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    The earthworm’s body is well adapted for life in the soil. Click on the labels to see images and learn more.

    Click the green button to see what’s on the outside of an earthworm.

    Information on an earthworm's pharynx.Information on an earthworm's gizzard. Information on an earthworm's Information on an earthworm's aortic arches.Information on an earthworm's dorsal and ventral blood vessels.Information on an earthworm's cerebral ganglion. Information on an earthworm's circular muscles.Information on an earthworm's longitudinal musclesInformation on an earthworm's outside.

    Transcript

    Pharynx

    Earthworms push the pharynx out of their mouths to grasp hold of organic matter. They pull the food back into their mouths and then wet it with saliva.

    Acknowledgement: Sara L Roggemann, Three Flowers Photography

    Gizzard

    Earthworms do not have teeth, so they use the strong muscles of the gizzard (and grains of sand and soil) to grind up their food.

    Acknowledgement: Sara L Roggemann, Three Flowers Photography

    Intestine

    Once the food is ground up, it moves into the intestine where digestive fluids continue to break down the food so it can be absorbed.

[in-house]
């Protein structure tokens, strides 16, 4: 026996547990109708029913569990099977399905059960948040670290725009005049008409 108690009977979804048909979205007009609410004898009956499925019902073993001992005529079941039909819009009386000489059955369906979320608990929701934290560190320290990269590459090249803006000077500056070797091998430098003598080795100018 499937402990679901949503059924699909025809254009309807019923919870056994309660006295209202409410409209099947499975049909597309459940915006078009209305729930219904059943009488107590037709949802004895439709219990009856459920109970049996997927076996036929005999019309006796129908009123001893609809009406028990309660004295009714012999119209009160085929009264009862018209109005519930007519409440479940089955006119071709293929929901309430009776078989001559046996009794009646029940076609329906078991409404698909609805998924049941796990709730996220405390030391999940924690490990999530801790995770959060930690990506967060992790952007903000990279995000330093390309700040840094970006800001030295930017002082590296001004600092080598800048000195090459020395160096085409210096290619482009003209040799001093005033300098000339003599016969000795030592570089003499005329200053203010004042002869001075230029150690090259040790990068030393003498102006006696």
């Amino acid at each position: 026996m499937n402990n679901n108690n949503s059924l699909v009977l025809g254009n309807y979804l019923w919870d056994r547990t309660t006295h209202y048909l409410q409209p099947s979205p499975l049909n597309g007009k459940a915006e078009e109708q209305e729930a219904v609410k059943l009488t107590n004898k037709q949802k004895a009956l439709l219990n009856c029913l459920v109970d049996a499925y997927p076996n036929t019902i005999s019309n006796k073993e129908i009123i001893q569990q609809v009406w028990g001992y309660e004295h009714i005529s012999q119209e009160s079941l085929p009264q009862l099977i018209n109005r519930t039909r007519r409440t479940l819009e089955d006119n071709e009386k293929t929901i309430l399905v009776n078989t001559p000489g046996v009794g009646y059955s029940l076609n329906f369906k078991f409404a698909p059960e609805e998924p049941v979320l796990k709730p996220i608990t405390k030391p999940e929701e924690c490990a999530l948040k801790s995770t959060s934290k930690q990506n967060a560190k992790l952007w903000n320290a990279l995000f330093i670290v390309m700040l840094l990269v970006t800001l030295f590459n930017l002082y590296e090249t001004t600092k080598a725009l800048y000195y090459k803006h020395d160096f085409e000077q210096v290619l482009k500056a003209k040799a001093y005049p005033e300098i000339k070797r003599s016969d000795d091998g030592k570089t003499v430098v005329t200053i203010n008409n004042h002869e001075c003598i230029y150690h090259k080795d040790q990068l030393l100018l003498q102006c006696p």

Acknowledgement: Sara L Roggemann, Three Flowers Photography

    Aortic arches

    Most earthworm species have five aortic arches or ‘hearts’ that move blood around the body. The number of aortic arches varies amongst species.

    Acknowledgement: Sara L Roggemann, Three Flowers Photography

    Dorsal and ventral blood vessels

    The dorsal blood vessel runs along the length of the upper side of the earthworm. It contracts and pumps blood to the aortic arches. The ventral blood vessel runs along the lower length of the earthworm.

    Acknowledgement: Sara L Roggemann, Three Flowers Photography

    Cerebral ganglion

    The earthworm’s ‘brain’. Earthworms have a simple nervous system. The cerebral ganglion is connected to a ventral nerve cord that runs the length of the body. Each segment is connected to this cord, allowing earthworms to move and respond to light, touch, chemicals, vibrations and more.

    Acknowledgement: Sara L Roggemann, Three Flowers Photography

    Circular muscles

    Circular muscles surround each segment. When earthworms squeeze these muscles, they become long and thin. Circular muscles alternate with longitudinal muscles to help earthworms move.

    Longitudinal muscles

    Longitudinal muscles run the length of the earthworm. When these muscles contract, earthworms become short and fat. Longitudinal muscles alternate with circular muscles to help earthworms move.

    Rights: University of Waikato Published 12 June 2012, Updated 23 March 2017 Size: 350 KB Referencing Hub media